Birds of prey hold significance for many civilisations, including indigenous societies across the Americas. However, for the modern day gauchos of La Pampa and Mendoza provinces, the Chaco Eagle was considered a threat to their livelihoods, perceived to predate young livestock. José’s research over the last 15 years has proven this not to be the case. His extensive outreach work has begun to change the behaviour of farmers, slowing intentional persecution of these endangered raptors.
Besides illegal killing, José’s work has exposed other significant threats to the Chaco Eagle, including electrocution on power lines and drowning in water tanks. The semi-arid climate of the region means that ranchers store water in multiple, sheer-sided tanks all across this vast landscape. Local wildlife has learnt to make use of this resource, sometimes with disastrous consequences. Predictions based on José’s research estimate that in La Pampa province 300,000 birds drown annually by falling into the tanks.
In a pilot study, José showed that mortality due to drowning was reduced by 50% by the addition of a ramp inside the water tank. He has also built relationships with power companies willing to make their pylons safe for wildlife by making simple structural changes. With his Whitley Award, José and his research centre – the Centre for the Study and Conservation of Birds of Prey in Argentina – will scale up to the broader landscape, covering 20,000 km² across the two provinces for the benefit of the Chaco Eagle and many other species affected by these threats.
José’s project will:
- Further reduce the illegal killing of the Chaco Eagle by changing community perceptions of the eagles.
- Work with farmers to implement simple solutions to prevent eagles and other wildlife from drowning in water tanks.
- Engage power companies to take steps to reduce eagle mortality from electrocution.
Why it matters:
- Less than 1,000 mature Chaco Eagles remain.
- 70% of Chaco Eagles tagged since 2012 have died due to electrocution, illegal killing or drowning.
- 60 species of birds and mammal have been found drowned in water tanks in the project site.
“We need to be creative to find the smartest and most practical solutions to stop species extinctions.”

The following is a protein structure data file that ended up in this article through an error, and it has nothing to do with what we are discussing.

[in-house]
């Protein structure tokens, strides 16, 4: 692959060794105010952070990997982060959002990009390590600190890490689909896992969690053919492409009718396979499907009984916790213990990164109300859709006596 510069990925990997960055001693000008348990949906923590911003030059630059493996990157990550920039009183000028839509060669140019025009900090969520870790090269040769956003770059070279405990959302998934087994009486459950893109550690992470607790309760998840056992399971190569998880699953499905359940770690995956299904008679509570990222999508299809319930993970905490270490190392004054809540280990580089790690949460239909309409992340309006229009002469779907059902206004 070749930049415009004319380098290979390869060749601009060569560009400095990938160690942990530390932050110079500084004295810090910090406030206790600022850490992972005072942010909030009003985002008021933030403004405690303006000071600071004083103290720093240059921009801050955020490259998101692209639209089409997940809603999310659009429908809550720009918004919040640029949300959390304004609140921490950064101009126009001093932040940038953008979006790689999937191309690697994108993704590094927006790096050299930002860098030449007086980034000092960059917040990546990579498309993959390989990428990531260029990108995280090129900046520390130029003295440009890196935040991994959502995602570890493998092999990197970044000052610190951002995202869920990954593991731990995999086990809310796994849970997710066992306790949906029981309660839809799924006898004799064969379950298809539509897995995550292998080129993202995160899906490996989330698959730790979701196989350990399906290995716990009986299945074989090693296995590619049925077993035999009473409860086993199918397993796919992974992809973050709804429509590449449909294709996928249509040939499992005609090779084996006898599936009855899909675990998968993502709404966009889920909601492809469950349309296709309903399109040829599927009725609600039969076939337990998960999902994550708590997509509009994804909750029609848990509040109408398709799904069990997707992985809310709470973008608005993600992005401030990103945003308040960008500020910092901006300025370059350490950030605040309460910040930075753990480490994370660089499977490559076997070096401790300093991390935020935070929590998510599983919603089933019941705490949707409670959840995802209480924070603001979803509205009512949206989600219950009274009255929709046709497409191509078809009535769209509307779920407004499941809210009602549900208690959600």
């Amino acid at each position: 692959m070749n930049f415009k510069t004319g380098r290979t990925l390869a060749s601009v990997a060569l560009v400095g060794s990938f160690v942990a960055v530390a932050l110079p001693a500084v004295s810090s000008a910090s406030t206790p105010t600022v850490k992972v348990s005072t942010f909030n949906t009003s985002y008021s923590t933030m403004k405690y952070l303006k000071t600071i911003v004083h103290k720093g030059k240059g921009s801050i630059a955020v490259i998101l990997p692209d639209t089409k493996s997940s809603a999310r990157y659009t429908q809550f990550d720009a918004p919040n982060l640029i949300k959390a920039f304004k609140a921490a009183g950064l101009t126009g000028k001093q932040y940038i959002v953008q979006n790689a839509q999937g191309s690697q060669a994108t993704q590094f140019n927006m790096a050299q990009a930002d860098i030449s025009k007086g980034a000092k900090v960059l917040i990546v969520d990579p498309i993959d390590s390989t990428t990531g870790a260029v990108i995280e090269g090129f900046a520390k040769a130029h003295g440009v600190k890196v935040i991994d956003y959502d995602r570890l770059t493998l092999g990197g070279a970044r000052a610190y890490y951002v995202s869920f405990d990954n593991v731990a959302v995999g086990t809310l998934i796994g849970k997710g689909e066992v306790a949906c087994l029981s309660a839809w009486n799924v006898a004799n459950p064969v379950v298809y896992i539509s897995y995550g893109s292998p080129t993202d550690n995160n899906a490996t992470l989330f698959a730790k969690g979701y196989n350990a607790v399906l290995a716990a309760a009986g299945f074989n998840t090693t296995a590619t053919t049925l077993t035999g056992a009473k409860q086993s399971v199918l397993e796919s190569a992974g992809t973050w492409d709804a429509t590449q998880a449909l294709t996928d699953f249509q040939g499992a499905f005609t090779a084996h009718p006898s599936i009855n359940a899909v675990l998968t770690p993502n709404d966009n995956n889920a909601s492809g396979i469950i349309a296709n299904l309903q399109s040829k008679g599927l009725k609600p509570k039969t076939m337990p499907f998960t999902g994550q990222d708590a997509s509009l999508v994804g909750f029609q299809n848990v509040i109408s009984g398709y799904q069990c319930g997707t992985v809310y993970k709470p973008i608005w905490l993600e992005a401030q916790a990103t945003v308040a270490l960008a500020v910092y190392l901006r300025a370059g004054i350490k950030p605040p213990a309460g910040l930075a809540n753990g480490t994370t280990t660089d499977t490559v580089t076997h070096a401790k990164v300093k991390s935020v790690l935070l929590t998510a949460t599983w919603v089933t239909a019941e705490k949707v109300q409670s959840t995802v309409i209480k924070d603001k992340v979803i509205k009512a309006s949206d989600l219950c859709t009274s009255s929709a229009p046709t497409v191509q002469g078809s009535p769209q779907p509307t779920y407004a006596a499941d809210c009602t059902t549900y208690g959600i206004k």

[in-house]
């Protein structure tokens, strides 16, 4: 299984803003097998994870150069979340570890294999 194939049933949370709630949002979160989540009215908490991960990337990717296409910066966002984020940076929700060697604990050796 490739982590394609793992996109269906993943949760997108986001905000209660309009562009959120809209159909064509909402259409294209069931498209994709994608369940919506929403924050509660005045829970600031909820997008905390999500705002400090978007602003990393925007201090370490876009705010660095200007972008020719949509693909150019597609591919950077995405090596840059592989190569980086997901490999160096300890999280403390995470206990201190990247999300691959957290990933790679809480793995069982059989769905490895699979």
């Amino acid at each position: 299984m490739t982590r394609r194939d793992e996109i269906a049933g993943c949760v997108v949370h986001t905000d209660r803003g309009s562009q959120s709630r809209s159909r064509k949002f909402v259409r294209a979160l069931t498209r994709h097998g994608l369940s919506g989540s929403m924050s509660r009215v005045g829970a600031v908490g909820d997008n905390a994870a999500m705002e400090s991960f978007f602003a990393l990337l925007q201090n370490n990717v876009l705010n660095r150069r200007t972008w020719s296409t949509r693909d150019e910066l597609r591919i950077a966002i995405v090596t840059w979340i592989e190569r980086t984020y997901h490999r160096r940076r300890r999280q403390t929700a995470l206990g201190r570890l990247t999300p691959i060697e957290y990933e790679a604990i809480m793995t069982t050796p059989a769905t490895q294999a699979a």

2021 Continuation Funding
£70,000 over two years
Ensuring Chaco Eagle Conservation Takes Flight in Argentina
South America’s semi-arid biomes are among the most endangered ecosystems in the world. These fragile environments harbour extraordinary species that have adapted to extreme conditions. The largest avian predator, and therefore key to maintaining balance, is the Critically Endangered Chaco eagle. Known locally as the ‘weeping eagle’ because of its forlorn call, fewer than 1,000 mature adults are left. The species’ main threats are all anthropogenic, as agriculture expands into the heart of their habitat: an already challenging environment compounded by human obstacles.
With his 2019 Whitley Award, José Sarasola and NGO, CECARA, pioneered simple solutions that are having a big impact. Now they will expand efforts from the Mendoza to the Sante Fe province. Building on the relationships he has established with landowners, private sector and local authorities, José will retrofit more powerlines to stop avian electrocution. Plus, he will install a further 250 rescue ramps in sheer-sided water storage tanks to prevent wildlife from drowning. He will also work with local people to locate and monitor Chaco eagle pairs during the breeding season, then satellite-tag juvenile birds to gather information about their range that can inform future conservation action.